Is this one of those rare occasions where policymakers self-critically correct a gigantic blunder? Or is it a cold turn-about guided by pure self-interest?
On 15 August, the foreign ministers of EU countries gathered in Brussels and decided that each would henceforth be free to supply arms to Kurdish rebels fighting Sunni extremists of ISIS in the North of Iraq.
Even Germany which in the past had been unwilling to furnish military supplies to warring parties in ‘conflict zones’, is now ready to provide armoured vehicles and other hardware to the Kurds opposing ISIS’ advance.
The decision of Europe’s foreign ministers may surprise some, for barely a year and four months ago, in April of 2013, the European Union had lifted a previously instituted ban on all imports of Syrian oil.
Moreover, the lifting of this boycott was quite explicitly intended to facilitate the flow of oil from areas in the North-East of Syria, where Sunni extremist rebel organisations had established a strong foothold, if not overall predominance over the region’s oil fields. ISIS was not the only Sunni extremist organisation disputing control over Syrian oil fields. Yet there is little doubt but that the fateful decision the EU took last year has helped ISIS consolidate its hold over Syrian oil resources and prepare for a sweeping advance into areas with oil wells in the North of Iraq.
The outcome of the recent Brussels’ meeting thus appears to over-turn a disastrous previous decision. To underline the point, it is useful to briefly describe the extent to which Sunni extremist rebels have meanwhile established control over oil extraction and production in both Syria and Iraq.
The Syrian oil fields are basically concentrated in Deir-ez-Zor, a province bordering on Iraq. Whereas oil extraction in Syria has always been very limited in size if measured as a percentage of world supplies, control over the Syrian oil wells plus its refinery has become crucial towards the financing of ISIS’ war efforts. In neighbouring Iraq, oil reserves are not concentrated in one single geographic region as they are in Syria. The bulk of the oil wells are to be found in the country’s South, at great distance from ISIS’s war theatre in the North. Only a seventh of Iraq’s oil resources are said to be located in areas controlled by ISIS on the one hand, and Kurdish fighters on the other. Nevertheless, recent reports indicate that ISIS controls at least 7 major oil wells in Iraq alone. Using expertise gathered after it established control over wells in Syria, the Sunni extremist organisation is able to draw huge profits from the smuggling and sale of oil. It is ISIS’s oil-backed armed strength amassed in two adjacent civil wars that has now sent shivers throughout the Western world.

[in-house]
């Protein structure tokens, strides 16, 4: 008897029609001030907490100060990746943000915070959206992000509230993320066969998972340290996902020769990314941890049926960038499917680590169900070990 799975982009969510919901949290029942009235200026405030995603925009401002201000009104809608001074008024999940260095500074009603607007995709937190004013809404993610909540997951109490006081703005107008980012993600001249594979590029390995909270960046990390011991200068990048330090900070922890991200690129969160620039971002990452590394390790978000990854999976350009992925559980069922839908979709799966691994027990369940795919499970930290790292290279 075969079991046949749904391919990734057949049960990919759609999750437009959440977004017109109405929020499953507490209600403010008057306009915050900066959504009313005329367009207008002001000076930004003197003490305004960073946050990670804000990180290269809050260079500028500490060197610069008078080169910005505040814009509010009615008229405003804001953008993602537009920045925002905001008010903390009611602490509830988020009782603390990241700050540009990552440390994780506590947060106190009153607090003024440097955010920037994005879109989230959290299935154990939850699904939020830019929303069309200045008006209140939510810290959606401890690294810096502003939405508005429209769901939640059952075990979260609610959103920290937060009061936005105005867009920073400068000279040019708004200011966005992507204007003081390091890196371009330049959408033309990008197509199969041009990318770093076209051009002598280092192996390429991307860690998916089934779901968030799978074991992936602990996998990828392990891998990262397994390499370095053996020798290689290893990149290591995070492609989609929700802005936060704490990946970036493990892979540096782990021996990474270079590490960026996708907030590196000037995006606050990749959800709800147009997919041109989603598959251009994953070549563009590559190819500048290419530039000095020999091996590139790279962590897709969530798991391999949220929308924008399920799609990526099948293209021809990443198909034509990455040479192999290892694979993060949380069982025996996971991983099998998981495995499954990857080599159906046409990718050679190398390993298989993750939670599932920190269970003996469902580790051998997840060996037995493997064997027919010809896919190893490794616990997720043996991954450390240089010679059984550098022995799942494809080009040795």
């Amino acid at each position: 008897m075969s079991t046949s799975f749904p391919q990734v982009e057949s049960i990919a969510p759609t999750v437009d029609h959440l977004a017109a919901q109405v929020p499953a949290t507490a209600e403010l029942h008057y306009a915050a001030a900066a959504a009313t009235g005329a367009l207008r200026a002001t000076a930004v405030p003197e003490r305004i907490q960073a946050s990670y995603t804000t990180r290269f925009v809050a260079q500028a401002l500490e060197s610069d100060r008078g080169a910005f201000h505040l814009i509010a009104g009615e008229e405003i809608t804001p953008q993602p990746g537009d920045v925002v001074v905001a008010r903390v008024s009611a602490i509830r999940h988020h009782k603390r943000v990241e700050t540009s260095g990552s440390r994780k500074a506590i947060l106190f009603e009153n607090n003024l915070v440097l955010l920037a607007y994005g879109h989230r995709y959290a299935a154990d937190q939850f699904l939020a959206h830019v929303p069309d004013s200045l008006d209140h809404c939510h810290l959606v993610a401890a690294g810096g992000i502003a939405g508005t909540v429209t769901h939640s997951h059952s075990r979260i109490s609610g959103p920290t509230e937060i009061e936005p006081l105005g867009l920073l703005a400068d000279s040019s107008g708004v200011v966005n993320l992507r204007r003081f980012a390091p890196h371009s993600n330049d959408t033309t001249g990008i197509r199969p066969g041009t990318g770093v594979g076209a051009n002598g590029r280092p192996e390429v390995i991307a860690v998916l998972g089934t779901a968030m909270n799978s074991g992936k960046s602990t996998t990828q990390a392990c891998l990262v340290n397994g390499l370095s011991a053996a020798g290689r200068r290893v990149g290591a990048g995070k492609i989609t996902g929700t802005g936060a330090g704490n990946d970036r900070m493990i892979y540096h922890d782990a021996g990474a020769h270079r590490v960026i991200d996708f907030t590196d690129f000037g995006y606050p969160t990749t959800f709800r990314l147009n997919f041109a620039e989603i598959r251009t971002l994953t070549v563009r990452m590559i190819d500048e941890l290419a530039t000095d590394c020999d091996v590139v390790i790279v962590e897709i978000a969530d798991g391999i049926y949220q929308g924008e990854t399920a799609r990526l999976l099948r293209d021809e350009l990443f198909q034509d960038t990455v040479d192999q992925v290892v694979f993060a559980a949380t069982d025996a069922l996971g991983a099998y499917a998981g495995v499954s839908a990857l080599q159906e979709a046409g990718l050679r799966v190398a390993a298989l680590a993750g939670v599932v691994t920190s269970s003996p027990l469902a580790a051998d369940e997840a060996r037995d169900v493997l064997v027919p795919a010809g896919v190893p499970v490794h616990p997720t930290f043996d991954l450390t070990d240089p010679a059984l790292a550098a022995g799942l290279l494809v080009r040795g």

If the EU’s April 2013 decision appears to have helped trigger ISIS’s current success, the situation created is historically novel. To my knowledge, never before has a rebel force fighting a civil war in the Global South been able to base its war aspirations on control over oil. True, in most of the civil wars that have rocked Africa over the last thirty years, access to raw materials has been key. Witness the cases of Angola, Sierra Leone, Liberia, Congo (DRC) and Sudan. It is also true that oil exports have been a specific mode of war financing, for instance in Angola and the Sudan. Yet in those cases the state remained in command of the oil wealth. In Angola, the rightwing rebel movement UNITA heavily relied on smuggling rough diamonds towards financing its war, while the country’s oil fields were located at great distance from UNITA’s war theatre.